“Hey watch it,” some kid said. “It’s bad enough when the McGill comes down here to swing us. We don’t need a couple of idiots making us chime, too. ”

  His dangling comrades also complained each time Nick tried to climb his own rope, to get to the grate high up above. Through that grate he could see the sky, and he knew if he could get out on the open deck, he’d figure out a way to escape. Unfortunately, the ropes had all been greased, and he never got more than ten feet up his rope before falling down again and swinging into the kids around him, setting off a chain reaction of whining, which in turn reminded the screamer to start screaming, and everyone blamed Nick.

  So aside from the occasional fight, and group sing-along, there was nothing to do but wait until the McGill found a use for them. Nick had this fantasy that Mary would come with a hundred of her kids to rescue him. He never dreamed that his rescuer would be Allie.

  “Oh my God!”

  Allie stood there on the sulphur-dusted floor of the chiming chamber, still unable to believe what she saw. She tried to count how many of them there were, but there were simply too many to count. There were numbers scrawled on their chests, and some of those numbers were up in the high hundreds.

  “Are you here to free us?” girl 342 asked.

  Since Allie didn’t know if a rescue of this many Afterlights would ever be possible, Allie didn’t answer her. Instead she asked, “I’m looking for two boys.

  They wouldn’t have been here long. One is named Nick, the other Lief. ”

  Then a voice from high above called down to her.

  “They’re on the other side. ” It was an older boy in a Boy Scout uniform, with rust-colored hair sticking straight down like an upside-down flame. His was the shortest rope; he hung about fifteen feet above the floor, making him the highest one, and the one with the best view of the chamber. “All they do is talk talk talk,” he said. “Tell them to shut up, it’s annoying. ”

  Allie pushed her way forward into the mass of “chimed” kids. They swung like pendulums as she pushed through them, all of them grumbling and griping at having been disturbed. She tried to be gentle, but the forest of dangling spirits clearly did not appreciate her intrusion.

  “Shut up, you idiots,” the high-chimed Boy Scout said. Allie wondered if being strung the highest made the kid the automatic leader of the group, or did it merely make him high-strung?

  “I said shut up!” he yelled more loudly. “Keep making noise, and you’ll set off the screamer. ”

  And next to Allie, the screamer, once more reminded of his job, began to wail in Allies ea
r. Reflexively Allie clapped her hand over his mouth. “That,” she said, “is totally uncalled for. Don’t do that again. Ever. ” The screamer looked at her with worried eyes. “Are we clear on this subject?” said Allie. The screamer nodded, and she removed her hand.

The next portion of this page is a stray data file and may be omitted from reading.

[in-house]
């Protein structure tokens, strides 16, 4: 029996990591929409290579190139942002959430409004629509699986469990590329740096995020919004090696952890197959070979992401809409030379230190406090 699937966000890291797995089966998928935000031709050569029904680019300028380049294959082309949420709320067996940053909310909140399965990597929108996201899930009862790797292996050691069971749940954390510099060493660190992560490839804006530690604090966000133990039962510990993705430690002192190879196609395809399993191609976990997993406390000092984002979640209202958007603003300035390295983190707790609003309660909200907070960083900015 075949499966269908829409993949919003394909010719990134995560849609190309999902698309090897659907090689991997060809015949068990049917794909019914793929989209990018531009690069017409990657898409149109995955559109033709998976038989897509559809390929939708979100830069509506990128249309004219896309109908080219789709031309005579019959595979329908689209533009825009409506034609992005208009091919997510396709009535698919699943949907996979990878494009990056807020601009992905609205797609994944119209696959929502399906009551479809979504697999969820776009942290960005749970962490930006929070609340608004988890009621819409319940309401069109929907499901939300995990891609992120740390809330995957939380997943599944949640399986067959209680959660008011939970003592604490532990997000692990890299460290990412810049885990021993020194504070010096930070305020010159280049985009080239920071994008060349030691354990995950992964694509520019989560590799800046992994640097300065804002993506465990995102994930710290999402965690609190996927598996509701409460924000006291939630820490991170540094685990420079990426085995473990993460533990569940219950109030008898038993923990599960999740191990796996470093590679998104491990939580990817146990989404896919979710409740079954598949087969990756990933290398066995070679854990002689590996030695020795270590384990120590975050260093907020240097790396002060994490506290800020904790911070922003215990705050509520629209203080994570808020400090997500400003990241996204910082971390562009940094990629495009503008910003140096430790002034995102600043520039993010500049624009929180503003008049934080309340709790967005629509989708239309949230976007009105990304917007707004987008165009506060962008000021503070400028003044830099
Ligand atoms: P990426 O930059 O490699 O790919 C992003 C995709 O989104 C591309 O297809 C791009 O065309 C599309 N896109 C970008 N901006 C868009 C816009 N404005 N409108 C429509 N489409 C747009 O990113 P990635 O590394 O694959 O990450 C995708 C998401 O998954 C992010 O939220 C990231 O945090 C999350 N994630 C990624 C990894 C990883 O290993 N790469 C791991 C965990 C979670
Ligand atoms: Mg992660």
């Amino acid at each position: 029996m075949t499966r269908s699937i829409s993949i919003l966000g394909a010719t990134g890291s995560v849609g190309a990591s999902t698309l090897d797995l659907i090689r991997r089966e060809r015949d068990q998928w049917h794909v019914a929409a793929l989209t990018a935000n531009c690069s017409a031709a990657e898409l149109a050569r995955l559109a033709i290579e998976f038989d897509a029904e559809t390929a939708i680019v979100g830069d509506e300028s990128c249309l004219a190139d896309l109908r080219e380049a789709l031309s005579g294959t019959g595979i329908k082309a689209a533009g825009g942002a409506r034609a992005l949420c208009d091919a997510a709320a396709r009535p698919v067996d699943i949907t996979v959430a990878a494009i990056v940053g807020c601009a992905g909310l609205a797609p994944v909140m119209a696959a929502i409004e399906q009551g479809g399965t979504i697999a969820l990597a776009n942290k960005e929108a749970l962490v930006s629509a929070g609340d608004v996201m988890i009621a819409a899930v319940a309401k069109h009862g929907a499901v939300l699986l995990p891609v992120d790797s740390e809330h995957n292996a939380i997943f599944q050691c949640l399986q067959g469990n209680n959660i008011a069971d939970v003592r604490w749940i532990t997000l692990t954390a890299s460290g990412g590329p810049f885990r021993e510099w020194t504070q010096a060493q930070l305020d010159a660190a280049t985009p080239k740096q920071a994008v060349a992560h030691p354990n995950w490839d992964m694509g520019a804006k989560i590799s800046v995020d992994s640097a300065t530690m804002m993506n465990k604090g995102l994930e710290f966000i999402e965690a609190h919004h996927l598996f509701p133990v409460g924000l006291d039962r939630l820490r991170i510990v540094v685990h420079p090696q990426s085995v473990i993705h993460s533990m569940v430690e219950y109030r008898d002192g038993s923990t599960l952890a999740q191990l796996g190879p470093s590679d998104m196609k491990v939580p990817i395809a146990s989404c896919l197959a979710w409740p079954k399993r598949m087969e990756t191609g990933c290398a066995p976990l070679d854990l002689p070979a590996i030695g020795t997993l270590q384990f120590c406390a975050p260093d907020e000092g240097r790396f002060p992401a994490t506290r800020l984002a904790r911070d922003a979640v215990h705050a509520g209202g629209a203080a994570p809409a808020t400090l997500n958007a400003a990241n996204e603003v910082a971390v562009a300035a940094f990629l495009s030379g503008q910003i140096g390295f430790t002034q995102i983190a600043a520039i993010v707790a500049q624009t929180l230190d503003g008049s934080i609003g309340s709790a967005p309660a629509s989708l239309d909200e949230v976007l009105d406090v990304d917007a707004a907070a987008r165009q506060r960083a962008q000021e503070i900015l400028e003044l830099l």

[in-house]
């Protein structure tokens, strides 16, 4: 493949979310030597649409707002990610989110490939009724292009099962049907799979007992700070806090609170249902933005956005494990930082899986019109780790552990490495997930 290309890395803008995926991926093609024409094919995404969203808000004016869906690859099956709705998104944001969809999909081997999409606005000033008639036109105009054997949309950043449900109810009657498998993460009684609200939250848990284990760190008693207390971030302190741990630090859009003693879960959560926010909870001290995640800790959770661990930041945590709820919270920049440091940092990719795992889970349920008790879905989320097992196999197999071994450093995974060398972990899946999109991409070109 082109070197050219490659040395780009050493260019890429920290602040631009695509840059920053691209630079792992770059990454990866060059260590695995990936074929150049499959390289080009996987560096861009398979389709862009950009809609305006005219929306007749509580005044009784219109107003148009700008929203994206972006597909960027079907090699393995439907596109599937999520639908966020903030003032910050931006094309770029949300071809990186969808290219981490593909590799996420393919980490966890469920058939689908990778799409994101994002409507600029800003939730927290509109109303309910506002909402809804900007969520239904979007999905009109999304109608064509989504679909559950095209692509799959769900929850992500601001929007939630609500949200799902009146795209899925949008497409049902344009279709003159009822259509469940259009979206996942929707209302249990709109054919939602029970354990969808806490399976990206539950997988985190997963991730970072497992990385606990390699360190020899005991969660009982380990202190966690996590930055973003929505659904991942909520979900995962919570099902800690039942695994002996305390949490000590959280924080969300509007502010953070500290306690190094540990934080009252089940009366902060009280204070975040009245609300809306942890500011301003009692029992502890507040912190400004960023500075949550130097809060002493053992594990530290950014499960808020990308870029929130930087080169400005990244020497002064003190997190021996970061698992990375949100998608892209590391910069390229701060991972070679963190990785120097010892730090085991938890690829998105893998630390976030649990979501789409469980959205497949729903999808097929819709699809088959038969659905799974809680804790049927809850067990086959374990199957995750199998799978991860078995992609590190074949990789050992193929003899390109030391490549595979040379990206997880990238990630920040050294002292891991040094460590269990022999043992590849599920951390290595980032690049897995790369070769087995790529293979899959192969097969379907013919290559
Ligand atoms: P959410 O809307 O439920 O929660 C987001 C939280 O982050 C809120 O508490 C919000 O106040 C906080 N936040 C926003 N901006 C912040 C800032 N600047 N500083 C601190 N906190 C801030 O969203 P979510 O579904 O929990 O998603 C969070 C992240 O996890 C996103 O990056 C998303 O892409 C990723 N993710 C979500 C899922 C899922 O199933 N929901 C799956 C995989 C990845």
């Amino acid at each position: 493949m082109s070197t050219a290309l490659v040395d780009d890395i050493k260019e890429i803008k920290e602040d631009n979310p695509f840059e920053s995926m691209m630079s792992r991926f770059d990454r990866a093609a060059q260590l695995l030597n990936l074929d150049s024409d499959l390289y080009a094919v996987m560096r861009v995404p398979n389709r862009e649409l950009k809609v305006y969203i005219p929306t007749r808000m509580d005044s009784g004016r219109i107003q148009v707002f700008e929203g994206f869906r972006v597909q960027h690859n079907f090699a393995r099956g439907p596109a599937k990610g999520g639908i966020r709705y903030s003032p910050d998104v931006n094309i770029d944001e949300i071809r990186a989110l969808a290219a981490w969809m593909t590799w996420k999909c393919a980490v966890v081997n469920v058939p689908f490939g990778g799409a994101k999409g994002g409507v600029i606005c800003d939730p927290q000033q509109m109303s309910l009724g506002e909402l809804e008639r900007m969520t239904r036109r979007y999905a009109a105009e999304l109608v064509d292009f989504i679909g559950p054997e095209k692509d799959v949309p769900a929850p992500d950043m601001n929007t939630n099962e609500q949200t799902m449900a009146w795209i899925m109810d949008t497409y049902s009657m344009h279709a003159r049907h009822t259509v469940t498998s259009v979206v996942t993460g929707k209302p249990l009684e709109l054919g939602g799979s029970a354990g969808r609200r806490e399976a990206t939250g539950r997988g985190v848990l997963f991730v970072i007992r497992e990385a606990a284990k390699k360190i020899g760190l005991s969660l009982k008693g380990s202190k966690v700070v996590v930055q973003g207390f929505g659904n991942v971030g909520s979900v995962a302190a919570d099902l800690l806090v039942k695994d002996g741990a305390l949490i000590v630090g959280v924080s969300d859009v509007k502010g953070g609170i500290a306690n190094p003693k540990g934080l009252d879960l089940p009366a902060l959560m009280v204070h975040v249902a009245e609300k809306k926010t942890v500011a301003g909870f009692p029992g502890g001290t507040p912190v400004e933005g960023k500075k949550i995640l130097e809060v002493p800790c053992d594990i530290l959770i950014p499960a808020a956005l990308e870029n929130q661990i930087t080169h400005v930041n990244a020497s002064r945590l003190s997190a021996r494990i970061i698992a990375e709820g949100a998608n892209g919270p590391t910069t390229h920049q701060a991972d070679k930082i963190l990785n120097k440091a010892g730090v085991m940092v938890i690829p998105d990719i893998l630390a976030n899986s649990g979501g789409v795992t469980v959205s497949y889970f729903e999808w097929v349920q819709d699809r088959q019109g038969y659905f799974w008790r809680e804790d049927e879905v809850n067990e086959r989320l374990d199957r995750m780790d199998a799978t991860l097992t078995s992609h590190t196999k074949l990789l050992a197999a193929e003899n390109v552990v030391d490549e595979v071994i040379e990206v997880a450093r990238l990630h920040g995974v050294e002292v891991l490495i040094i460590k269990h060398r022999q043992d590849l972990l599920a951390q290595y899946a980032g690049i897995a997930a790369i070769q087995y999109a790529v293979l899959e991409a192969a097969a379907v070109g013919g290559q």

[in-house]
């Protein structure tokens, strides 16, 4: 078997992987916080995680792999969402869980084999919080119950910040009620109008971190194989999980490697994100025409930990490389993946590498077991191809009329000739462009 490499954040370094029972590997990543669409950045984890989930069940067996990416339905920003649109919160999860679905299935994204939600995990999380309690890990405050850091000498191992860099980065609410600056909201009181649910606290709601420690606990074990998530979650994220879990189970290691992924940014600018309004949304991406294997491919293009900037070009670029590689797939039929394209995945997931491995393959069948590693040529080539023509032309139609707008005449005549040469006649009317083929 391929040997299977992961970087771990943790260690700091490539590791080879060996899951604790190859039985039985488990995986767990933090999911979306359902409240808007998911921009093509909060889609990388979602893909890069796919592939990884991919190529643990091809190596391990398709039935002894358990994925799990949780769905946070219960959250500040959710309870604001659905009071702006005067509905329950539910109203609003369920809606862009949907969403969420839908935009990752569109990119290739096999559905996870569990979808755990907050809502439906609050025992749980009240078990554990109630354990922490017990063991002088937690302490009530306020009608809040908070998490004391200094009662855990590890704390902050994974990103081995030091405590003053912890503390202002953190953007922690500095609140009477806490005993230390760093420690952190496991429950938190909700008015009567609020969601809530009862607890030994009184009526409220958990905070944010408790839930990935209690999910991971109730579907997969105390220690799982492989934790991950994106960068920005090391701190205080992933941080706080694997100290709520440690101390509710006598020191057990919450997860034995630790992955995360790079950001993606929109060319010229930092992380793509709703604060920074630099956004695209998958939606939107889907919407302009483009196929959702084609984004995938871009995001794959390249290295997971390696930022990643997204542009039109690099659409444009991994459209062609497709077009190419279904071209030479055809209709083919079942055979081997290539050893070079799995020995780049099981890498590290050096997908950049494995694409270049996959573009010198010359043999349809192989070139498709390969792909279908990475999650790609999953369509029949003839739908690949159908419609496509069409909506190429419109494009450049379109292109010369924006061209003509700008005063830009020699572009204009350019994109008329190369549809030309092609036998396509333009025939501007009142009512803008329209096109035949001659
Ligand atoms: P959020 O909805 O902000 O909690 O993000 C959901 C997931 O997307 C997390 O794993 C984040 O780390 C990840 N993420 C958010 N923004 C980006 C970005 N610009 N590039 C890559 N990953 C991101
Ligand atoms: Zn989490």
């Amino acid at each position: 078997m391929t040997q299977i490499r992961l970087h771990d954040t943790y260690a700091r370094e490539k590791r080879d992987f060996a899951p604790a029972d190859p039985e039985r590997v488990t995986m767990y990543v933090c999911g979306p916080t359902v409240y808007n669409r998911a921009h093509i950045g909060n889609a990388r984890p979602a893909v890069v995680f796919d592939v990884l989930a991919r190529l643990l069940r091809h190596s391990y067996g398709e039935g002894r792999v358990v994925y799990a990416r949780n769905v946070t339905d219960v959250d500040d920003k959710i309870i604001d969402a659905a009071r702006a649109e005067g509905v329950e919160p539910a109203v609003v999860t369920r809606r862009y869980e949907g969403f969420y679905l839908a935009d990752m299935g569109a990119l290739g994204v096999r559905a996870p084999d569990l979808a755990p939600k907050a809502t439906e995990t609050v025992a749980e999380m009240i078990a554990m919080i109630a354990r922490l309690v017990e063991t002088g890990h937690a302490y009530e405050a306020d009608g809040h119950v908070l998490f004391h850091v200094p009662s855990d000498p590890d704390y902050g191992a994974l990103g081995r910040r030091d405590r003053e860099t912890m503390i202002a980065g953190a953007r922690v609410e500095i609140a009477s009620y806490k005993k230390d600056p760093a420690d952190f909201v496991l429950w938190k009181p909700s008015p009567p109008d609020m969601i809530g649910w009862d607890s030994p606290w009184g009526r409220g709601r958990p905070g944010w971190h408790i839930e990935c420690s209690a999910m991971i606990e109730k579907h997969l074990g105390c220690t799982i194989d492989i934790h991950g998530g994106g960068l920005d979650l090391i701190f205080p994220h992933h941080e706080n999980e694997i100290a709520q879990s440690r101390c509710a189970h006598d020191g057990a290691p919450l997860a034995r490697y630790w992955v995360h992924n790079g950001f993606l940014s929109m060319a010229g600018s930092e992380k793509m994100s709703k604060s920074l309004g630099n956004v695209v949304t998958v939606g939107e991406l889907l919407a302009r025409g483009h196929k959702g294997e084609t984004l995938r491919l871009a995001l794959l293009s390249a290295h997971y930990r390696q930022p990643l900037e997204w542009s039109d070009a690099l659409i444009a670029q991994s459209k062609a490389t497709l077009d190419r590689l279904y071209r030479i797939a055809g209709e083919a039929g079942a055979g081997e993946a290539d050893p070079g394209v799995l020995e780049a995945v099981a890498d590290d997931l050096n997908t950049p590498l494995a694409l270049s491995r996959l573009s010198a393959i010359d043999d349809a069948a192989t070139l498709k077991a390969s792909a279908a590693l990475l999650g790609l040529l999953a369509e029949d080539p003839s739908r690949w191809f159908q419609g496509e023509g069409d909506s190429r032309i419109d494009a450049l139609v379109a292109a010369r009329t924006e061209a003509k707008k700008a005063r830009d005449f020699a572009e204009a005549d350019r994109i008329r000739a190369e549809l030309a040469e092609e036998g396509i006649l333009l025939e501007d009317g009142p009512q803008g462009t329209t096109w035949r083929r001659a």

“Can I scream a little?” he asked.

  “No,” said Allie. “Your screaming days are over. ”

  “Darn. ” And he was quiet thereafter.

  “Hey,” someone called out. “She shut down the screamer!” The chamber rang out with upside-down applause.

  “Allie, is that you?” It was Nick. She pushed her way past a few more danglers, and found both of them. Nick hung about five feet from the ground, his head at about eye level. Lief hung about a foot higher.

  “How did you get here?” Nick asked. “I thought for sure the Haunter put you in a barrel, too!”

  “I got away before he could,” Allie explained.

  “And you just left us there?!”

  Allie sighed. They had no idea what she had gone through to get here, and now was not the time to tell them. She looked at Lief, who smiled and gave her an upside-down wave with his dangling arms. “Hi. ”

  Lief’s calm acceptance of his plight just made Allie feel all the more miserable. “This is horrible! How could the McGill do this!?”

  “He’s a monster,” Nick reminded her. “It’s what monsters do. ”

  “Are you going to hang here with us?” Lief asked, happily. “There’s room next to me!”

  “Ignore him,” Nick told Allie. “He’s completely lost it. ” Nick squirmed, and bent his knees until his hands could get a grip on his ankles. “Can you cut us down?”

  Then the kid up top called down to them. “If you free them, the McGill will throw all three of you overboard. He may get so mad, he’ll throw us all overboard. ”

  Allie knew he was right. The McGill was both mean-spirited and unpredictable—and besides, if she cut them down, where would they go? Even if they got out of the hold, they were still trapped on the ship.

  “I can’t free you now,” she told them, “but I will soon. Hang tight. ” She grimaced at her poor choice of words.

  “So you’re just going to leave us here?” Nick said.

  “Don’t be a stranger!” Lief said, merrily.

  “I’ll be back soon. I promise. ”

  “You promise? You also promised the visit to the Haunter wouldn’t be dangerous,”

  Nick reminded her. “And look how that turned out. ”

  Allie made no excuses because he was right. This was all her fault. Allie rarely apologized for anything, but when she said “I’m sorry,” this time, it carried the weight of all the apologies she had never given when she was alive. Then she hugged them awkwardly, setting them both slightly swinging, and left before her emotions could get the better of her.

  Chapter 18

  Skinjacking for Dummies The Sulphur Queen hugged the shore of the East Coast, stopping now and again to send out a landing party in a lifeboat to see if any of the McGill’s Greensoul traps had snagged any new Afterlights. They were simple devices really;